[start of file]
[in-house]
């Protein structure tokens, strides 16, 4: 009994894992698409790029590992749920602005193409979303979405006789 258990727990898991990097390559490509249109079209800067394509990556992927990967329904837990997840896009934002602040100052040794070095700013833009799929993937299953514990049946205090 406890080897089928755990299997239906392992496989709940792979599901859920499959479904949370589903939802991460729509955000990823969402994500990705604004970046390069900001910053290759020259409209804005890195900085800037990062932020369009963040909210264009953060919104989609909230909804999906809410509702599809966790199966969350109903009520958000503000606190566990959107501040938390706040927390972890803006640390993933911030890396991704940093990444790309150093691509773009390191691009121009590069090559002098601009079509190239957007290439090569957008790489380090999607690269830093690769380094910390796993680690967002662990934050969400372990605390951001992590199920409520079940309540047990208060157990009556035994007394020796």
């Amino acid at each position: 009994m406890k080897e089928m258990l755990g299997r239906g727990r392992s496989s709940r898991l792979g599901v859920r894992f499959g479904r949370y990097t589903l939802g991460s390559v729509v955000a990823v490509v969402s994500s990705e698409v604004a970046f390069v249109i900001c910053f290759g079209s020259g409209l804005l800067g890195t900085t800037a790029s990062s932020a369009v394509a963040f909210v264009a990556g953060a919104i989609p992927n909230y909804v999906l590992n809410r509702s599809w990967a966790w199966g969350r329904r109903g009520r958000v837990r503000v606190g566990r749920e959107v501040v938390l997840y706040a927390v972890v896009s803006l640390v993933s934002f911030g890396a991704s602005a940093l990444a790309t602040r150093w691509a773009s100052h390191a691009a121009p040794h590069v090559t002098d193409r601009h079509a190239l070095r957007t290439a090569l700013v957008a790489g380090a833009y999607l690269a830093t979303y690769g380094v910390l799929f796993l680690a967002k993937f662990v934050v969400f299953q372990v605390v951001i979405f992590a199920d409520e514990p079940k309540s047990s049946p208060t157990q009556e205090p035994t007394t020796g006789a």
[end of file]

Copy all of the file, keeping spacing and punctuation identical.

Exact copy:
[in-house]
């Protein structure tokens, strides 16, 4: 009994894992698409790029590992749920602005193409979303979405006789 258990727990898991990097390559490509249109079209800067394509990556992927990967329904837990997840896009934002602040100052040794070095700013833009799929993937299953514990049946205090 406890080897089928755990299997239906392992496989709940792979599901859920499959479904949370589903939802991460729509955000990823969402994500990705604004970046390069900001910053290759020259409209804005890195900085800037990062932020369009963040909210264009953060919104989609909230909804999906809410509702599809966790199966969350109903009520958000503000606190566990959107501040938390706040927390972890803006640390993933911030890396991704940093990444790309150093691509773009390191691009121009590069090559002098601009079509190239957007290439090569957008790489380090999607690269830093690769380094910390796993680690967002662990934050969400372990605390951001992590199920409520079940309540047990208060157990009556035994007394020796």
């Amino acid at each position: 009994m406890k080897e089928m258990l755990g299997r239906g727990r392992s496989s709940r898991l792979g599901v859920r894992f499959g479904r949370y990097t589903l939802g991460s390559v729509v955000a990823v490509v969402s994500s990705e698409v604004a970046f390069v249109i900001c910053f290759g079209s020259g409209l804005l800067g890195t900085t800037a790029s990062s932020a369009v394509a963040f909210v264009a990556g953060a919104i989609p992927n909230y909804v999906l590992n809410r509702s599809w990967a966790w199966g969350r329904r109903g009520r958000v837990r503000v606190g566990r749920e959107v501040v938390l997840y706040a927390v972890v896009s803006l640390v993933s934002f911030g890396a991704s602005a940093l990444a790309t602040r150093w691509a773009s100052h390191a691009a121009p040794h590069v090559t002098d193409r601009h079509a190239l070095r957007t290439a090569l700013v957008a790489g380090a833009y999607l690269a830093t979303y690769g380094v910390l799929f796993l680690a967002k993937f662990v934050v969400f299953q372990v605390v951001i979405f992590a199920d409520e514990p079940k309540s047990s049946p208060t157990q009556e205090p035994t007394t020796g006789a």